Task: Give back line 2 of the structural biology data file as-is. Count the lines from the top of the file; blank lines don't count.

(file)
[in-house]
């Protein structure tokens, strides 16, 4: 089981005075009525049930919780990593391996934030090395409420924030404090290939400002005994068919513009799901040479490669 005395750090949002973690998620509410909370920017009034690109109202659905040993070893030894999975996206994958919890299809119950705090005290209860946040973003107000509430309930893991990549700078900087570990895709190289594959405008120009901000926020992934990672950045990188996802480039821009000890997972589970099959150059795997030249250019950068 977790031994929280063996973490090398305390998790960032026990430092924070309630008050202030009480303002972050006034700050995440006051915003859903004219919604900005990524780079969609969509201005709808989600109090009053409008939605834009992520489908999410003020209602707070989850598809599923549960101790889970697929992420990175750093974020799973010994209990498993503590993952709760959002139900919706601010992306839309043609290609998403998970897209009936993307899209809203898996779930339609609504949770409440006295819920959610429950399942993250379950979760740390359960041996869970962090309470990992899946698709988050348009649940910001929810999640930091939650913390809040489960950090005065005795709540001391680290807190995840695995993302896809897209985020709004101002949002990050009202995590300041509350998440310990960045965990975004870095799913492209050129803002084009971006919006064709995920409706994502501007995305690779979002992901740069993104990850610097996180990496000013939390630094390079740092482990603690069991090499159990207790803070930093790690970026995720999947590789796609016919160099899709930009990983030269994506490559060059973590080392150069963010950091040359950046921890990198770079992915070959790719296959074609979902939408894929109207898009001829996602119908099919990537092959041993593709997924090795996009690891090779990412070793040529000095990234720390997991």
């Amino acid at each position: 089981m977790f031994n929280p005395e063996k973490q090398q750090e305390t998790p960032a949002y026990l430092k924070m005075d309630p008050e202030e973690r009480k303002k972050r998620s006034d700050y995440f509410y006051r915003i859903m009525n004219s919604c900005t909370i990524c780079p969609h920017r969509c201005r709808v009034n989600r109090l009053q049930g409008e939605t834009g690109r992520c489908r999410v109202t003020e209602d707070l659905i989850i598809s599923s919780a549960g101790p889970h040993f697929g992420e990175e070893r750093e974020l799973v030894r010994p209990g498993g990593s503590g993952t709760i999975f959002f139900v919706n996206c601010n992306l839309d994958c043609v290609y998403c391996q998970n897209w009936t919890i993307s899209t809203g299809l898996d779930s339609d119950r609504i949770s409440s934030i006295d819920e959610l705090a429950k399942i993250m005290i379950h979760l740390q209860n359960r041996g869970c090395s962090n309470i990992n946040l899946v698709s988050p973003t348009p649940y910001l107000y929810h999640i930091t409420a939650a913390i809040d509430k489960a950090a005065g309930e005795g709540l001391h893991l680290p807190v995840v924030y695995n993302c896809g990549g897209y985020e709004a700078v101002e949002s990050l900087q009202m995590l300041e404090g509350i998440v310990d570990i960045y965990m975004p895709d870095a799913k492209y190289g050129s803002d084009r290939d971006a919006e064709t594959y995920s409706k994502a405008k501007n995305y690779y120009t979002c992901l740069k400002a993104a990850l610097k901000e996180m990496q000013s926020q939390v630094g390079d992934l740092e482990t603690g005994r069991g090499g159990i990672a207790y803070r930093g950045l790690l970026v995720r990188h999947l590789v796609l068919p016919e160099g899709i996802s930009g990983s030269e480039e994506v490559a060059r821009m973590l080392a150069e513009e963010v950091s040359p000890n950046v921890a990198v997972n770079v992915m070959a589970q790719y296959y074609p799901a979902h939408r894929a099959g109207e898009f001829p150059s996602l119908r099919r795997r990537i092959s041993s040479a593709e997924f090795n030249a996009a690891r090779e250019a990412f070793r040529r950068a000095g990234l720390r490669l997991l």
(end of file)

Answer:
């Protein structure tokens, strides 16, 4: 089981005075009525049930919780990593391996934030090395409420924030404090290939400002005994068919513009799901040479490669 005395750090949002973690998620509410909370920017009034690109109202659905040993070893030894999975996206994958919890299809119950705090005290209860946040973003107000509430309930893991990549700078900087570990895709190289594959405008120009901000926020992934990672950045990188996802480039821009000890997972589970099959150059795997030249250019950068 977790031994929280063996973490090398305390998790960032026990430092924070309630008050202030009480303002972050006034700050995440006051915003859903004219919604900005990524780079969609969509201005709808989600109090009053409008939605834009992520489908999410003020209602707070989850598809599923549960101790889970697929992420990175750093974020799973010994209990498993503590993952709760959002139900919706601010992306839309043609290609998403998970897209009936993307899209809203898996779930339609609504949770409440006295819920959610429950399942993250379950979760740390359960041996869970962090309470990992899946698709988050348009649940910001929810999640930091939650913390809040489960950090005065005795709540001391680290807190995840695995993302896809897209985020709004101002949002990050009202995590300041509350998440310990960045965990975004870095799913492209050129803002084009971006919006064709995920409706994502501007995305690779979002992901740069993104990850610097996180990496000013939390630094390079740092482990603690069991090499159990207790803070930093790690970026995720999947590789796609016919160099899709930009990983030269994506490559060059973590080392150069963010950091040359950046921890990198770079992915070959790719296959074609979902939408894929109207898009001829996602119908099919990537092959041993593709997924090795996009690891090779990412070793040529000095990234720390997991």